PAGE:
1-in-30 million calico lobster a hit at Hampton Beach
By Kyle Stucker
Hampton Union, August 1, 2014
[The following article is courtesy of the Hampton Union and Seacoast Online.]
Josiah Beringer, captain of the fishing vessel Patricia Lynn, caught
this rare calico lobster in one of his traps. [Deb Cram photo]
HAMPTON — An extremely rare marine creature has been creating quite a buzz around Hampton Beach since a local fisherman pulled it from the mouth of Hampton Harbor last week.
Josiah Beringer found a bright orange calico lobster with dark blue spots in one of his traps July 23 and decided to donate it to the Explore the Ocean World Oceanarium for educational purposes.
"I've caught five of them including that one (over the last 14 years), but that is definitely by far the coolest by a long shot," said Beringer, 27. "This one even had spots on his antennae. It was pretty rad."
Beringer and his nephew, Isaiah Jewell, caught the 1½-pound, approximately 5-year-old male lobster in an area known as Washerwoman Rock, an area between two rocks that he said gets its name from its "really rough" and "washing machine"-like waters.
Ellen Goethel, a Hampton marine biologist who runs the oceanarium, said calico lobsters are the "second most rare lobster" in the world.
The lobster's spots are the result of a genetic pigmentation mutation that occurs in 1 in every 30 million to 50 million lobsters, according to Goethel. Albinos are the most rare, found in 1 in every 100 million lobsters.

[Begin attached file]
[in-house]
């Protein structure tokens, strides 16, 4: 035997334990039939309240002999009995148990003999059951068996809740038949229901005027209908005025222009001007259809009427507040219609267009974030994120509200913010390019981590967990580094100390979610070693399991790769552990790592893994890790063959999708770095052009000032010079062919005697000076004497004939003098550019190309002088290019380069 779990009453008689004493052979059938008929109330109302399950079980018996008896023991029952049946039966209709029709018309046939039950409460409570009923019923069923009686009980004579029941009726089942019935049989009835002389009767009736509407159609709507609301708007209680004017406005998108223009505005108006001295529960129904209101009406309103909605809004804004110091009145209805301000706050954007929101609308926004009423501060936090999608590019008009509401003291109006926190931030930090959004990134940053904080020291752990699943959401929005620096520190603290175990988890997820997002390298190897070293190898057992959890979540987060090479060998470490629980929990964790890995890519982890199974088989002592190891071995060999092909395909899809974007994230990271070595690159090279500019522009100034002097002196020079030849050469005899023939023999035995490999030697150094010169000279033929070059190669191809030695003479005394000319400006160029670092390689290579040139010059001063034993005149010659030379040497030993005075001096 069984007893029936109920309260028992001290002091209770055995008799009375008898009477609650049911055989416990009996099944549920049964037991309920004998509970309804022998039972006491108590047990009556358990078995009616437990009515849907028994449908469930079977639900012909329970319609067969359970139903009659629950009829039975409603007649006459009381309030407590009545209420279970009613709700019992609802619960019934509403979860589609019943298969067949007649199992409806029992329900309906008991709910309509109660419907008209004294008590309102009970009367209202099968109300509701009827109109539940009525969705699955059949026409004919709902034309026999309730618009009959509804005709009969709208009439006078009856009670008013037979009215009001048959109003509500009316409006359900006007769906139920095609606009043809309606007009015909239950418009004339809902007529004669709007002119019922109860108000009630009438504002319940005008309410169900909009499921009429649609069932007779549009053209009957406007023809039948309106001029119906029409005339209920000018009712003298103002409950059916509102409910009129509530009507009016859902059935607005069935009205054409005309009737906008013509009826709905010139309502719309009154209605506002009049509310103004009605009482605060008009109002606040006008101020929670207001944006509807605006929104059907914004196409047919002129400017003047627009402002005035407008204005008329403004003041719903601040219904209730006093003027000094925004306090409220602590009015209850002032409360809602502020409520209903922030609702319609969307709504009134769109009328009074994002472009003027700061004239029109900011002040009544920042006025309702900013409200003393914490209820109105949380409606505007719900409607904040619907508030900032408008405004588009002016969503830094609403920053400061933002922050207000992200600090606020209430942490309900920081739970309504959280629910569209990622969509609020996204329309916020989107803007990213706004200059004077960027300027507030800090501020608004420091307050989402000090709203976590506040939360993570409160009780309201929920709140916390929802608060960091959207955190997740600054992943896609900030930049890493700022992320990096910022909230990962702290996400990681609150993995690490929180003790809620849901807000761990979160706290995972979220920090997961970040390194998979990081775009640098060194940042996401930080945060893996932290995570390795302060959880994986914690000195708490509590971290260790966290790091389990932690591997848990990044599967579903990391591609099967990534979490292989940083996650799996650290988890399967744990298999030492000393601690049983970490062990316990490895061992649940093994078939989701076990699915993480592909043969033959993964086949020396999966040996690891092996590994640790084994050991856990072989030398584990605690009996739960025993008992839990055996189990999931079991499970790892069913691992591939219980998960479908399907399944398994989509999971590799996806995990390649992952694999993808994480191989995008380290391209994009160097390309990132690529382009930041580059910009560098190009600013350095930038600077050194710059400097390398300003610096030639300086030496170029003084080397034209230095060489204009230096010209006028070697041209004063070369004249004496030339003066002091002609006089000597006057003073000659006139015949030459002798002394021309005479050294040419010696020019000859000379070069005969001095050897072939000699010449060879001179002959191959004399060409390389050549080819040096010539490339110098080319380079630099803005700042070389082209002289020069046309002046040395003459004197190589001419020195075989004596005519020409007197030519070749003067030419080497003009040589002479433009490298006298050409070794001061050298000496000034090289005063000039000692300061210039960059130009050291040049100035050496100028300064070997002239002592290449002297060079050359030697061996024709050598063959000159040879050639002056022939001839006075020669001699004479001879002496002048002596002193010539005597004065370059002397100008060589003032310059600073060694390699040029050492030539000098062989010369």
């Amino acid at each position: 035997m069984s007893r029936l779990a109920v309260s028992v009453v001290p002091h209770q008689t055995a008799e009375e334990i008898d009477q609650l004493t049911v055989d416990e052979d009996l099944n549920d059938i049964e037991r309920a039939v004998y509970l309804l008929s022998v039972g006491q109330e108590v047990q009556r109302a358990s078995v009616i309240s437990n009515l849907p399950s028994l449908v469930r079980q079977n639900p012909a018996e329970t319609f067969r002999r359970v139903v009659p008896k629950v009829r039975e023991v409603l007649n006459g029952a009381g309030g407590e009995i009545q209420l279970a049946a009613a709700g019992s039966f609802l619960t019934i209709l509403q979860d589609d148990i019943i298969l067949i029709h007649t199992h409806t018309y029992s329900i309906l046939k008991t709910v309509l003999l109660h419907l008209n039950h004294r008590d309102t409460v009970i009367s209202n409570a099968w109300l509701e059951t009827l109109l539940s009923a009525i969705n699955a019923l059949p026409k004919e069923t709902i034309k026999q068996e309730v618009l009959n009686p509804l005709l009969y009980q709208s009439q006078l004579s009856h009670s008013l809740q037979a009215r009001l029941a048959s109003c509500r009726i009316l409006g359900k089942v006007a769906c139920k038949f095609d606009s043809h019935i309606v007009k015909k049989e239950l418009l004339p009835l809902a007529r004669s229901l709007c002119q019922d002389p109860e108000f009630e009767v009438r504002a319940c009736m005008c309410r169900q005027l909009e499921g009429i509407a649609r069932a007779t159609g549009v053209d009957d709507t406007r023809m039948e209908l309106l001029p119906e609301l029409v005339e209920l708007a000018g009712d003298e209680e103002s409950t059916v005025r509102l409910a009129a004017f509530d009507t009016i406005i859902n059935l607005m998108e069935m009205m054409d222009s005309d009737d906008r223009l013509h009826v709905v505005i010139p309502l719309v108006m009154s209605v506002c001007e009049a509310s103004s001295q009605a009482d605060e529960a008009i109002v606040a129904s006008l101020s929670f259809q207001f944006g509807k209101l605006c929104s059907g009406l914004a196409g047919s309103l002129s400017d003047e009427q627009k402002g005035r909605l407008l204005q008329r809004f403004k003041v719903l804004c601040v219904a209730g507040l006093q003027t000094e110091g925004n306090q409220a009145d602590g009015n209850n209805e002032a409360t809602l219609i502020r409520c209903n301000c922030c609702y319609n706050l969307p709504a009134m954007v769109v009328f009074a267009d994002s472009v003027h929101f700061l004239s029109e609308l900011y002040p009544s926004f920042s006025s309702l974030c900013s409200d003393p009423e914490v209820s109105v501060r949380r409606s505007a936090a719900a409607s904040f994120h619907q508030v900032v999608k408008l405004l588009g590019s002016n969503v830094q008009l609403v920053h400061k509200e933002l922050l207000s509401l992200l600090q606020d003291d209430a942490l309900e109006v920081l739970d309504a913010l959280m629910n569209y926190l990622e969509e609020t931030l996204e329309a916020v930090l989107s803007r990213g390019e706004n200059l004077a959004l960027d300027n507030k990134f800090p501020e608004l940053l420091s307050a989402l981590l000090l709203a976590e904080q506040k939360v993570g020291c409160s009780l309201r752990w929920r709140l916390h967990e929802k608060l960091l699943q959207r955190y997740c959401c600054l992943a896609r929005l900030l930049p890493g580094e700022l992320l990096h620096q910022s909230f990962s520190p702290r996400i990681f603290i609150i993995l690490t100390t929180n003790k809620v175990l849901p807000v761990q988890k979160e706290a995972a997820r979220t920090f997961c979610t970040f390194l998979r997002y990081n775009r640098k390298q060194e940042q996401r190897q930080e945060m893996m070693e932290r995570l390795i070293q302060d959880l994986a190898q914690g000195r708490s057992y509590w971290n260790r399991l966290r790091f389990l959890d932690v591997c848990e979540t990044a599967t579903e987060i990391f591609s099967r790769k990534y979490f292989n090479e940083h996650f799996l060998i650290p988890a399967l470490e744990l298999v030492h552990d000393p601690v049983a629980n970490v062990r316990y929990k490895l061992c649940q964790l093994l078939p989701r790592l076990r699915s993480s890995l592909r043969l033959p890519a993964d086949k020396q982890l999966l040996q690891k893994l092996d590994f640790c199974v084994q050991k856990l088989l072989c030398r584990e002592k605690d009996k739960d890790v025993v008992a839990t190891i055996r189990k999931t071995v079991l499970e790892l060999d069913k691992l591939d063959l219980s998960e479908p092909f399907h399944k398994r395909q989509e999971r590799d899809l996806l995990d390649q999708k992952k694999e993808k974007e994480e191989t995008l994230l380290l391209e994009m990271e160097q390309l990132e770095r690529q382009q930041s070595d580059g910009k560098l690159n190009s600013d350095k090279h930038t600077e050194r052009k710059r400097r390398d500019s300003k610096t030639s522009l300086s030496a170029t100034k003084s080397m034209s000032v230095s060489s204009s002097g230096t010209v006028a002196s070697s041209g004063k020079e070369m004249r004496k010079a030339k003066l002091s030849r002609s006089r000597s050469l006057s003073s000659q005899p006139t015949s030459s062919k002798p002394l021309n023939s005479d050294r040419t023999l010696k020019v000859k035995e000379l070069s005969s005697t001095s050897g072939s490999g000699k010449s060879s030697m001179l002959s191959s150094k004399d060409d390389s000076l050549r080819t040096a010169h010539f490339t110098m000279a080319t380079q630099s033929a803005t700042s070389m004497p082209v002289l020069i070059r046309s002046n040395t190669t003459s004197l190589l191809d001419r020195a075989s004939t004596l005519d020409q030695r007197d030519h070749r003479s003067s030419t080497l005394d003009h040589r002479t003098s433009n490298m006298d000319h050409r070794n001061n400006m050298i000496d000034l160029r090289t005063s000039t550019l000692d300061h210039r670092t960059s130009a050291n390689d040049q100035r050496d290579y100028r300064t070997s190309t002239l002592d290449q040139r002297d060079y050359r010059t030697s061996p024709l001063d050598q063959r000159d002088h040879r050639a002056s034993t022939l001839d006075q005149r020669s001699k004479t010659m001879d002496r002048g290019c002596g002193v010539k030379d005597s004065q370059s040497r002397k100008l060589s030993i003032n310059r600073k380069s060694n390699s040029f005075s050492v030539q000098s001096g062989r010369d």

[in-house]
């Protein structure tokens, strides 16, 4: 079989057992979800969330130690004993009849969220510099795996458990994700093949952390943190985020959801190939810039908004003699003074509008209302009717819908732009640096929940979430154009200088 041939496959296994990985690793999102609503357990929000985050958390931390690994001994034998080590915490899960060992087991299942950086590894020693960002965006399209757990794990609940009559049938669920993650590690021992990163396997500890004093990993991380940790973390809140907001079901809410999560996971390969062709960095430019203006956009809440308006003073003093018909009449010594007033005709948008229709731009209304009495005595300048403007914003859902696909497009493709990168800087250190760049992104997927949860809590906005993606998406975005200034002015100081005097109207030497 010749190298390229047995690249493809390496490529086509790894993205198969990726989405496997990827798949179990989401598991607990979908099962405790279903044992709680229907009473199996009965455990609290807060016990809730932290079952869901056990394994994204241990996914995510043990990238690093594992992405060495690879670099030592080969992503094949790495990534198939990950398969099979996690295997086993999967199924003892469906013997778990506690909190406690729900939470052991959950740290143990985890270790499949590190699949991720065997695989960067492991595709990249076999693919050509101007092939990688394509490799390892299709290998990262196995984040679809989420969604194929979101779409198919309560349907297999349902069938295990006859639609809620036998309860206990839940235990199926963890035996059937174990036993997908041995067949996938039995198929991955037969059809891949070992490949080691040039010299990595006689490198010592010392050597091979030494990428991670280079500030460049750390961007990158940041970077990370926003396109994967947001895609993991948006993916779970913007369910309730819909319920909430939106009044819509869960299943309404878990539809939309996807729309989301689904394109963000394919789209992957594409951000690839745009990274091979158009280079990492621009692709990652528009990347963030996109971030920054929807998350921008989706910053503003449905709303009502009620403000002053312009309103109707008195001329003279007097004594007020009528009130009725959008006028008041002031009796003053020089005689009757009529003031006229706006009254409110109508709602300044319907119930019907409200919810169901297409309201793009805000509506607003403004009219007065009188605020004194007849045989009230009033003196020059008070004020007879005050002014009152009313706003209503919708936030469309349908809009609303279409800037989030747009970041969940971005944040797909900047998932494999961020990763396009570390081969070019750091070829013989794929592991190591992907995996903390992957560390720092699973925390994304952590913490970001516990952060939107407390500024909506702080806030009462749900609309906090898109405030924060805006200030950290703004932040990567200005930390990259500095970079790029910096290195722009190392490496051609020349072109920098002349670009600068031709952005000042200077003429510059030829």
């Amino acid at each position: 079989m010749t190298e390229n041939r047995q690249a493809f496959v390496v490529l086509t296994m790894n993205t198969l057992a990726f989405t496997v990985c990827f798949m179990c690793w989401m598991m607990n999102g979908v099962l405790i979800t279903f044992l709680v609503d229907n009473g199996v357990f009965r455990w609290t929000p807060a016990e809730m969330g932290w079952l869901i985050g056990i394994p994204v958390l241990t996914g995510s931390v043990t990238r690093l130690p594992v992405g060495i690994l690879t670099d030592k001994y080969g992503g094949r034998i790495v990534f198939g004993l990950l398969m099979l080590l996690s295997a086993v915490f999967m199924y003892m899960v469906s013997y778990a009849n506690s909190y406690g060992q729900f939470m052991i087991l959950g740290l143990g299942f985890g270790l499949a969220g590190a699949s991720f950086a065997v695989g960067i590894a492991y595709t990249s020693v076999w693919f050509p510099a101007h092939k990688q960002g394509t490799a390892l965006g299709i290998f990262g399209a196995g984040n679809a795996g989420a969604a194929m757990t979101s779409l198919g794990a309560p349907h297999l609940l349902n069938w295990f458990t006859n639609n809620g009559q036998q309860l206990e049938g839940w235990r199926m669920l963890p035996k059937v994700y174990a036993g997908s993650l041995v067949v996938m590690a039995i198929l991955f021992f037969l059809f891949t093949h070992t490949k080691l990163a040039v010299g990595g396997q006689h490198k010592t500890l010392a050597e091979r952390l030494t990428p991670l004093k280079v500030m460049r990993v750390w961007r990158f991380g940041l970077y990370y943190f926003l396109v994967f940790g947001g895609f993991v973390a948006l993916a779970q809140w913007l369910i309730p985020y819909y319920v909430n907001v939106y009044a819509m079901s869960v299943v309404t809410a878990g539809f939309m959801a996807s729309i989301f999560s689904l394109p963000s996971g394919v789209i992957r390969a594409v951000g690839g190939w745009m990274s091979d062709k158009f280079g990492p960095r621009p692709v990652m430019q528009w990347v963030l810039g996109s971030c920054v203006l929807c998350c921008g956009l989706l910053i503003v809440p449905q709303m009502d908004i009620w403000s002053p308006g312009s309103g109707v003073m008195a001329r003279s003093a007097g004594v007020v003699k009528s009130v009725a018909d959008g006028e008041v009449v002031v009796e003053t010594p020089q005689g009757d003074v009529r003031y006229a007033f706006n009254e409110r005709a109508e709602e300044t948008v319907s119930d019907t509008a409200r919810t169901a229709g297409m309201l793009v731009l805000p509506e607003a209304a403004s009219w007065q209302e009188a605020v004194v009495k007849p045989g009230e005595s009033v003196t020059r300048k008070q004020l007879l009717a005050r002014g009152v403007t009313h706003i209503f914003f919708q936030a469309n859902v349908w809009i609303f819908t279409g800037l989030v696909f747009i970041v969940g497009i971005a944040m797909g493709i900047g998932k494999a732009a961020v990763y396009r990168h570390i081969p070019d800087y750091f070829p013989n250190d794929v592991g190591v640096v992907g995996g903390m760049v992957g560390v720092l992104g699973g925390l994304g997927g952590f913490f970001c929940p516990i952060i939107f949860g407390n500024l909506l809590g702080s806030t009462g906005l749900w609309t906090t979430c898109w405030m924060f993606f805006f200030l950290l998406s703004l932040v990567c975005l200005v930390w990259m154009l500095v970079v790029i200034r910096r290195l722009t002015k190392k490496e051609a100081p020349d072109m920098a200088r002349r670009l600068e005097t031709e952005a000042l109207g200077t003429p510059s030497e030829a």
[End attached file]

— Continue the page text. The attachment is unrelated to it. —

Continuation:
Beringer said he gave the lobster, which he named "Blue" after the color of trap in which it was caught, to Explore the Ocean World Oceanarium because it's "pretty interesting being able to go in" and see rare marine creatures in person.
"I always like to donate cool stuff like that so kids can learn about them," Beringer said.
The lobster has become somewhat of a local celebrity, as Goethel has received a number of calls inquiring about the colorful crustacean and his origins.
"I've never seen one this bright," Goethel said. "It's absolutely gorgeous. It is really rare and it is pretty cool."
Like all of the oceanarium's animals, the lobster will be a temporary resident for the summer before Goethel returns it to its natural environment.
Ellen Goethel, a marine biologist and owner of Explore the Ocean World Oceanarium in Hampton, displays a calico lobster caught by Capt. Josiah Beringer. [Deb Cram photo]
"He's quite happy and he'll go back to the ocean after a little stint here," Goethel said. "I'm hoping to keep him here the whole summer."
Explore the Ocean World Oceanarium, which includes a touch tank and a variety of educational opportunities, is located at 367 Ocean Blvd.
Additional information about the oceanarium can be found online at www.exploretheoceanworld.com.